Small Business Case

By Daisy Rogozinsky
/
June 20, 2022

When a small business debtor files for Chapter 11 bankruptcy, it may be designated as a small business case. In this article, we’ll define the term “small business case” and explain how it differs from other Chapter 11 bankruptcy cases. 

Key Takeaways

  • According to the Bankruptcy Code, a small business case is a case with a small business debtor
  • To qualify as a small business debtor, a debtor must have no more than $2,000,000 in debt and not have a creditors’ committee
  • Small business debtors must make ongoing filings and reports with the court about their profitability and taxes
  • The small business debtor is subject to more oversight by the bankruptcy trustee than other Chapter 11 debtors
  • Small business cases usually proceed more quickly than other Chapter 11 cases

What Is a Small Business Case?

According to Section 11 U.S.C. § 101(51C) of the Bankruptcy Code, a small business case is a case with a small business debtor. There is a two-part test to determine whether or not a debtor qualifies as a small business debtor. 

  1. The debtor must be engaged in commercial or business activities, other than primarily owning or operating real property, with a total non-contingent liquidated secured or unsecured debts of $2,000,000 or less
  2. The debtor’s case must be one in which the trustee has not appointed a creditors’ committee, or the court has determined the creditors’ committee is not sufficiently active and representative to provide oversight of the debtor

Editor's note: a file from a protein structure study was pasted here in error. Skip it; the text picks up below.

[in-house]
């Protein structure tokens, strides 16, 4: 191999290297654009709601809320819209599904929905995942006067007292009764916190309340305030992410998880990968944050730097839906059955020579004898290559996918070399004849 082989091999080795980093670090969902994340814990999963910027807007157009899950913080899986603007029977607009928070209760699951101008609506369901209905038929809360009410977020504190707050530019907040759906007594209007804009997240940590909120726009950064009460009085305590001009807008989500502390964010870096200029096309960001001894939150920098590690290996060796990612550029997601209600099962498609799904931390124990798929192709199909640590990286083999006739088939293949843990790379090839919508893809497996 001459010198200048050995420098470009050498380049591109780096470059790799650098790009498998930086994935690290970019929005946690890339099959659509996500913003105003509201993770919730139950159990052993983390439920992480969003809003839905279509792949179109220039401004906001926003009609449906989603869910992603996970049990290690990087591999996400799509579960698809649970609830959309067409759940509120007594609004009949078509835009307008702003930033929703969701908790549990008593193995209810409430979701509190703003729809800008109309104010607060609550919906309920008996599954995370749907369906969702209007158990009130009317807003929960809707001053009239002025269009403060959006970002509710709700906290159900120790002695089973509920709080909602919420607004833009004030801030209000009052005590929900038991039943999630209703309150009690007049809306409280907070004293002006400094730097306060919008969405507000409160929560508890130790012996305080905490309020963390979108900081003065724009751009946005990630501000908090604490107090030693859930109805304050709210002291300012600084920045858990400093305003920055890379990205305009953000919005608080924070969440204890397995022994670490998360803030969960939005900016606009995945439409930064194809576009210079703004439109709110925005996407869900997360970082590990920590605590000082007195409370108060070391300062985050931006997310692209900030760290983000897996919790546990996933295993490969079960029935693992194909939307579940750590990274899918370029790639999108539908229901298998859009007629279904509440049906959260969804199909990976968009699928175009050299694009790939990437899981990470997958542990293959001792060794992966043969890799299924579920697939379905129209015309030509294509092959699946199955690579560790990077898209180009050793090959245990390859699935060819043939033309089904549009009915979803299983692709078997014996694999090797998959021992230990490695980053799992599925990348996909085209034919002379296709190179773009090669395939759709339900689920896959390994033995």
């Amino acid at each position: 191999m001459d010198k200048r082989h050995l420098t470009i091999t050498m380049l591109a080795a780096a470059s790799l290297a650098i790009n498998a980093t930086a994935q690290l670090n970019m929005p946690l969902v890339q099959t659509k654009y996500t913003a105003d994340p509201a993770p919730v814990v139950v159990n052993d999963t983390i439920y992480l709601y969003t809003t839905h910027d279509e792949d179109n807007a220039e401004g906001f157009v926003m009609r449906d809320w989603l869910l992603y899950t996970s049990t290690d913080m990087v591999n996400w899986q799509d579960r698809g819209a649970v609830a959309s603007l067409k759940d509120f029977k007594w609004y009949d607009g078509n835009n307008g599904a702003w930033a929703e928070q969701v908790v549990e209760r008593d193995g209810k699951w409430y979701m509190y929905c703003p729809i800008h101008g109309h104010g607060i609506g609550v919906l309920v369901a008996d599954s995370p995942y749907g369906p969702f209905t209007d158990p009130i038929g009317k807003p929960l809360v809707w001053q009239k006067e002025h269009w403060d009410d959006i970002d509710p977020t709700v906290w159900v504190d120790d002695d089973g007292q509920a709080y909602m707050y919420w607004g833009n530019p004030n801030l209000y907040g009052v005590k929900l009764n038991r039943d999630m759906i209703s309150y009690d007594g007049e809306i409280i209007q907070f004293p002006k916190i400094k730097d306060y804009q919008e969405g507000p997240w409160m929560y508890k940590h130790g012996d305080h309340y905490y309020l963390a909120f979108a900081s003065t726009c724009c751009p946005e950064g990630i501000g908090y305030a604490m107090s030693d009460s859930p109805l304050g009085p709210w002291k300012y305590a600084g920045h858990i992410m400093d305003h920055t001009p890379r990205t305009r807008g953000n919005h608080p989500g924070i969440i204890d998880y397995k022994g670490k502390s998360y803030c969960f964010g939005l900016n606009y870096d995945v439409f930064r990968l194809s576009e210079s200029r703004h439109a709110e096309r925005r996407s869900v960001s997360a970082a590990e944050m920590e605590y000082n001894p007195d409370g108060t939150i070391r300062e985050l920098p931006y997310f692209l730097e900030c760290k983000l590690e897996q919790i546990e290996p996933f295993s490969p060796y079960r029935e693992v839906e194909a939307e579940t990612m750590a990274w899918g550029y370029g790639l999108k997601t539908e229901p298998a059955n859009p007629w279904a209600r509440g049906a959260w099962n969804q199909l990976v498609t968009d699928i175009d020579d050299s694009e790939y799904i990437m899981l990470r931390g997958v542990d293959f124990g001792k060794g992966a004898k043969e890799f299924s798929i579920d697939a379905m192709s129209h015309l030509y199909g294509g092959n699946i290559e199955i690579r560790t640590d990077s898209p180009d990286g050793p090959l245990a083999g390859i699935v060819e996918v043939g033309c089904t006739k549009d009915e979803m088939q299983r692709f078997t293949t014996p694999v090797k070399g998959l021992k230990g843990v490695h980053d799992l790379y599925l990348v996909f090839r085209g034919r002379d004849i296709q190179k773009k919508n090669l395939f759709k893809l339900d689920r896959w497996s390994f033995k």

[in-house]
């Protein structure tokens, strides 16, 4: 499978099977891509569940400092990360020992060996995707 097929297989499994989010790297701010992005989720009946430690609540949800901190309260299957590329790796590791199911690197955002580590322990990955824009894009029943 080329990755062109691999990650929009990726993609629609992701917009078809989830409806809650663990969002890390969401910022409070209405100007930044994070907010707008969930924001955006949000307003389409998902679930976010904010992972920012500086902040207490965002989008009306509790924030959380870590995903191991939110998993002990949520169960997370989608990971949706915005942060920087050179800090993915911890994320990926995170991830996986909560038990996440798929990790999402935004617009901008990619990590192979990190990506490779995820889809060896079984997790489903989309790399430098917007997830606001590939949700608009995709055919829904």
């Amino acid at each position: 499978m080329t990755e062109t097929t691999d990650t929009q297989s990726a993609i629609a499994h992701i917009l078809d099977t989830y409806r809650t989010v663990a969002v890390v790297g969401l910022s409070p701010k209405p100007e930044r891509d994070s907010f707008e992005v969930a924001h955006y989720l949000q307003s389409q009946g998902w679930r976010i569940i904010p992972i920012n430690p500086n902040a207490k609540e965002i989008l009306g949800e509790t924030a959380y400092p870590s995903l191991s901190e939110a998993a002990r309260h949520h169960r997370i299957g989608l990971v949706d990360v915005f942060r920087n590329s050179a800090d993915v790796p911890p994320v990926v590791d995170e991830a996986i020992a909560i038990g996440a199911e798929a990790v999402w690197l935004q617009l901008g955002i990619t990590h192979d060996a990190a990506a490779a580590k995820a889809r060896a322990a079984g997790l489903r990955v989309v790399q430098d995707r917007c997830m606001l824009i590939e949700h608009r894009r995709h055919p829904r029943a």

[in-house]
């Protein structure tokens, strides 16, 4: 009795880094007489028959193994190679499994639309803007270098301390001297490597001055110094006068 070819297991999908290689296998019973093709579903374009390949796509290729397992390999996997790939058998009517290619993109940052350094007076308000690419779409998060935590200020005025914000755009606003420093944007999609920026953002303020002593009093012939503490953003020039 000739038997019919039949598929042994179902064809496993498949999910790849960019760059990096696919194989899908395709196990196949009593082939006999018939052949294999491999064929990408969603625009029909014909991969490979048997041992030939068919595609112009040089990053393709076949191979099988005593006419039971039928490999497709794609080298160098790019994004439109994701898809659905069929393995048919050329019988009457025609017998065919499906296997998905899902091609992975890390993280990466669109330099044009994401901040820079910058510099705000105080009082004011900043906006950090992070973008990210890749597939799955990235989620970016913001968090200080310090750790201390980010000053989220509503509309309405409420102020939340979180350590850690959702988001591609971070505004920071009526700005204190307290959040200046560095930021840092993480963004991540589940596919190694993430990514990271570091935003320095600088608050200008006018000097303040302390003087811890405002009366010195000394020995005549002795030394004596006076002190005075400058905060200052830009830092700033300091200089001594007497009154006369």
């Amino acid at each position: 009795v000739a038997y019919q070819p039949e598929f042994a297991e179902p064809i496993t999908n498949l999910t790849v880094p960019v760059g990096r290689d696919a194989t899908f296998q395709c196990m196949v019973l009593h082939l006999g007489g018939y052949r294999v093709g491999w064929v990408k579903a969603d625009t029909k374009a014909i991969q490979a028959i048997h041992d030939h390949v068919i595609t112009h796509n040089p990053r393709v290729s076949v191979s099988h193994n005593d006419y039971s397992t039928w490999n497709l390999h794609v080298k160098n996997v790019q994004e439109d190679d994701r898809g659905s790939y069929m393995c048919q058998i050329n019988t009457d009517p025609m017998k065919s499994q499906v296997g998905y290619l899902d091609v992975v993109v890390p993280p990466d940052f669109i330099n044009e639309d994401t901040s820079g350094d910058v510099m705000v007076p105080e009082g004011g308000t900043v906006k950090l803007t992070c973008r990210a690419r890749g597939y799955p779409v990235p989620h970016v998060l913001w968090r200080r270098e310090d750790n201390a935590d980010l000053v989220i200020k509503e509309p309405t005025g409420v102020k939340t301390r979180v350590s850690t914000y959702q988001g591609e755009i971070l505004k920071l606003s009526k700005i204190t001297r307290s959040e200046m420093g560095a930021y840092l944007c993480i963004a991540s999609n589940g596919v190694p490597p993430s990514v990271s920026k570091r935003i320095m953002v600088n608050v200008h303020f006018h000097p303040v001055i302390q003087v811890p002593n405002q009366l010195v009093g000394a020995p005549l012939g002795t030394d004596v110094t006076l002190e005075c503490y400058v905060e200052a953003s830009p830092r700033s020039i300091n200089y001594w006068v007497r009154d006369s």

Requirements for Small Business Cases

The debtor in a small business case must attach to their petition the most recently prepared:

  • Balance sheet
  • Statement of operations
  • Cash-flow statement
  • Tax return

Alternatively, they can provide a statement under oath explaining the absence of such documents. If they go this route, the debtor must attend court and the trustee meeting through senior management personnel and counsel.

The small business debtor must make ongoing filings with the court concerning their profitability and projected cash receipts and disbursements. They must also report whether they are in compliance with the Bankruptcy Code and whether they have paid their taxes and filed tax returns. 

How Small Business Cases Differ From Other Bankruptcy Cases

Unlike other Chapter 11 debtors, the small business debtor is subject to additional oversight by the bankruptcy trustee. They must attend an initial interview with the trustee so that the trustee can evaluate their viability, inquire about their business plan, and explain debtor obligations including the responsibility to file various reports. The trustee also monitors the small business debtor’s activities during the case to identify whether or not the debtor will be able to confirm a plan.

Small business cases also have different filing deadlines and more difficult obtaining extensions. For this reason, they usually proceed more quickly than other Chapter 11 cases. For example, typical Chapter 11 cases are eligible to have their exclusivity period of filing a reorganization plan extended from 180 days to up to 18 months. In contrast, this period can only be extended to 300 days in small business cases, and only if the debtor can prove that the court will confirm a plan within a reasonable period of time.

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